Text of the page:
Argentina Sells Less Notes in Auction Even After Rate Rise

Updated on
  • 3 percentage-point increase represents biggest in 18 months
  • Move seeks to tame dollar demand following first-round vote

Argentina’s central bank sold 11.3 billion pesos in weekly notes, 5 percent less than at the previous weekly auction, even after raising interest rates by 3 percentage points Tuesday as the government tries to tame dollar demand ahead of a presidential election runoff. 

The central bank on Tuesday raised interest rates by the most in more than 18 months, lifting rates on its fixed-rate notes at its weekly debt auction to 28.93 percent and 29.35 percent, for 91 and 119-day securities, respectively. The bank had first set the weekly guidance late Monday with rates unchanged.

The move comes as the country’s foreign-currency reserves are near a nine-year low and the nation struggles to maintain an overvalued exchange rate. Due to restrictions on purchasing dollars at the official rate, Argentines buy greenbacks on the street for as much as 15.81 pesos per dollar compared to the official spot rate of 9.53. The last time the monetary authority took such a bold move to raise rates was February 2014 on the heels of a 20 percent devaluation when the guidance jumped 9 percentage points.

“This is trying to combat the rise of the dollar by making rates more attractive,” said Leonardo Chialva, a partner at Delphos Investment in Buenos Aires.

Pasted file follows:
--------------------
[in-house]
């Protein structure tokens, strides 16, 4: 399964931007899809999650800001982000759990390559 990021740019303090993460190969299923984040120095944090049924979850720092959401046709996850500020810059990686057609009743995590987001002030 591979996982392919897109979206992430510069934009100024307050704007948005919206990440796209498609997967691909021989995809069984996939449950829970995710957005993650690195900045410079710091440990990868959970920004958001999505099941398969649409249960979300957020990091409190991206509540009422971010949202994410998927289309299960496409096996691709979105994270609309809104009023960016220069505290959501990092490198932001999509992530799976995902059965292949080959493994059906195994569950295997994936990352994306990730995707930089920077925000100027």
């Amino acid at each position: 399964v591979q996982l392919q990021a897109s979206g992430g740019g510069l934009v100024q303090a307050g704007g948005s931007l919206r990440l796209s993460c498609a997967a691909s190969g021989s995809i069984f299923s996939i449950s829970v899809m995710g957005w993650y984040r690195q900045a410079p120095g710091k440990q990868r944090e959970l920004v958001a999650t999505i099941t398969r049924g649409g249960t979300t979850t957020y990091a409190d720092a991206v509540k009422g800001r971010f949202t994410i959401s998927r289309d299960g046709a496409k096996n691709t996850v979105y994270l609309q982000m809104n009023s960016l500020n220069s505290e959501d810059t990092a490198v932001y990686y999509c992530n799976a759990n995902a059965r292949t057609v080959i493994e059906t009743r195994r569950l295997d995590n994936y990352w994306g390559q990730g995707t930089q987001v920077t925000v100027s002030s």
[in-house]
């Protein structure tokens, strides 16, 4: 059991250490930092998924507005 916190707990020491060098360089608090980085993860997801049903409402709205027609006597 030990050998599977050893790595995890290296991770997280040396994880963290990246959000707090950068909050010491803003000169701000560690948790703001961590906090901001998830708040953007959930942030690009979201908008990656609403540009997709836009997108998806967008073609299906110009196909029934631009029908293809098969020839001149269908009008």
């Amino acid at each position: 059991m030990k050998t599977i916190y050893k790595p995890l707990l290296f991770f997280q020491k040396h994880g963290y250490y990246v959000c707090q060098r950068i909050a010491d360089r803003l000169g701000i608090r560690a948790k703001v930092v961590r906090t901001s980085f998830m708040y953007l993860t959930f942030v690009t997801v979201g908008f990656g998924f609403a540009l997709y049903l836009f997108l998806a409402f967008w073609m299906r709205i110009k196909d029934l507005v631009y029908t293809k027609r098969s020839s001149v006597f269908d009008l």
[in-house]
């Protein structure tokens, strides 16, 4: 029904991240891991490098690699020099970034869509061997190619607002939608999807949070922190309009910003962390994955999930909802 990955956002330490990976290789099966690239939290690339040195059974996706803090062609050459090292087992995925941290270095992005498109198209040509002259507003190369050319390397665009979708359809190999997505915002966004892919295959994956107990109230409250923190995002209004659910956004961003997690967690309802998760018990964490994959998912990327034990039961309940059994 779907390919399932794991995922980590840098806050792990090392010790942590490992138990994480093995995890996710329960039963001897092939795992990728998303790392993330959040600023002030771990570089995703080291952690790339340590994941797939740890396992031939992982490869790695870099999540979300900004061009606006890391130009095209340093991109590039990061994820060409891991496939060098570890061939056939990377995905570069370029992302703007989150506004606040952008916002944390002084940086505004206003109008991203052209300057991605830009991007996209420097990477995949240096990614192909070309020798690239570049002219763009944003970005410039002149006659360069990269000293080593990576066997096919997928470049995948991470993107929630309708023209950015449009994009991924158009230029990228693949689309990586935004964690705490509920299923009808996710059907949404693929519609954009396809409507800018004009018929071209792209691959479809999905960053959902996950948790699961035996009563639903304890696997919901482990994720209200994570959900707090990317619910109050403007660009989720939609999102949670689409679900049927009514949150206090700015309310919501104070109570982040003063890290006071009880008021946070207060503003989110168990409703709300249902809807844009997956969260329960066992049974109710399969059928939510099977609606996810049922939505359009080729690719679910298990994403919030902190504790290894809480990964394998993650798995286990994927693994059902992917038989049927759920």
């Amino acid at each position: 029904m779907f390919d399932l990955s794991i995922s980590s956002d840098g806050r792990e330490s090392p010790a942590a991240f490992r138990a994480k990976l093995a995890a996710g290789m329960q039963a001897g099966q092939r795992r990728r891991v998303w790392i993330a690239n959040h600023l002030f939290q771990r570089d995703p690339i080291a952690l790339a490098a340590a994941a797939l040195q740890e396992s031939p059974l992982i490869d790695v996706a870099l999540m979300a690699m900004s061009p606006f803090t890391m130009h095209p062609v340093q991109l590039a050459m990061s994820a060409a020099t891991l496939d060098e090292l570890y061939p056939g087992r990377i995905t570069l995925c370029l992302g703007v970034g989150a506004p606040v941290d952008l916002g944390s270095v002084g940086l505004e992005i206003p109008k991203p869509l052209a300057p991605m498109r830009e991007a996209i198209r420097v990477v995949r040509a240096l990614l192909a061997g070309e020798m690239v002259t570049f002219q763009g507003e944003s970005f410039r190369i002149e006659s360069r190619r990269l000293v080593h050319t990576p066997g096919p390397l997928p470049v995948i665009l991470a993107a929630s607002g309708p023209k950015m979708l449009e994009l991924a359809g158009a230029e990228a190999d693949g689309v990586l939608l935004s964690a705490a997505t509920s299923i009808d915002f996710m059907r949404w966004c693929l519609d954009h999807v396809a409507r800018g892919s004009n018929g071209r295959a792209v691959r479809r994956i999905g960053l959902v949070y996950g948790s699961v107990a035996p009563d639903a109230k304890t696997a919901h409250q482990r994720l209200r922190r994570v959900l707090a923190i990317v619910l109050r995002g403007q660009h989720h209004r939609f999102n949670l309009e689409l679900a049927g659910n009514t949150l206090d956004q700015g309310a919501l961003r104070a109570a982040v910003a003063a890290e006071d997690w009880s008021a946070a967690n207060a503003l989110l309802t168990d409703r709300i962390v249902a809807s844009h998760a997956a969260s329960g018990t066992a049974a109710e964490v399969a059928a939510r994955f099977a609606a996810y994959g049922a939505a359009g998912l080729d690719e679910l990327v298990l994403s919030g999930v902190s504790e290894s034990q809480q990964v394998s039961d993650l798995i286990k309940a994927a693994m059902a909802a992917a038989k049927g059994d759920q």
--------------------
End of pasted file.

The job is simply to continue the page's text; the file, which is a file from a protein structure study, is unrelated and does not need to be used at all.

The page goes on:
The central bank announced later Tuesday that banks must pass on the increase in rates to savers. The bank ordered financial institutions to pay a minimum of 26.3 percent on 30- to 44-day deposits, rising to as much as 29.1 percent for deposits of more than 180 days.

"Peso savings are growing steadily, showing the trust of those who save money in our national currency instead of options in foreign currency," central bank President Alejandro Vanoli said in a statement.

The measure follows an upset in presidential elections on Sunday where the opposition fared much better than expected and forced a second round on Nov. 22. To tame dollar demand, the government’s options include raising rates or cutting dollars sold to individuals for savings, which would be unpopular and could hurt the ruling party’s electoral chances, according to Puente strategist Alejo Costa.

“There’s a feeling that it’s not going to be enough," Costa said. "The rate would have to be way higher to contain the difference in the exchange rates now. This measure is a drop in the sea.”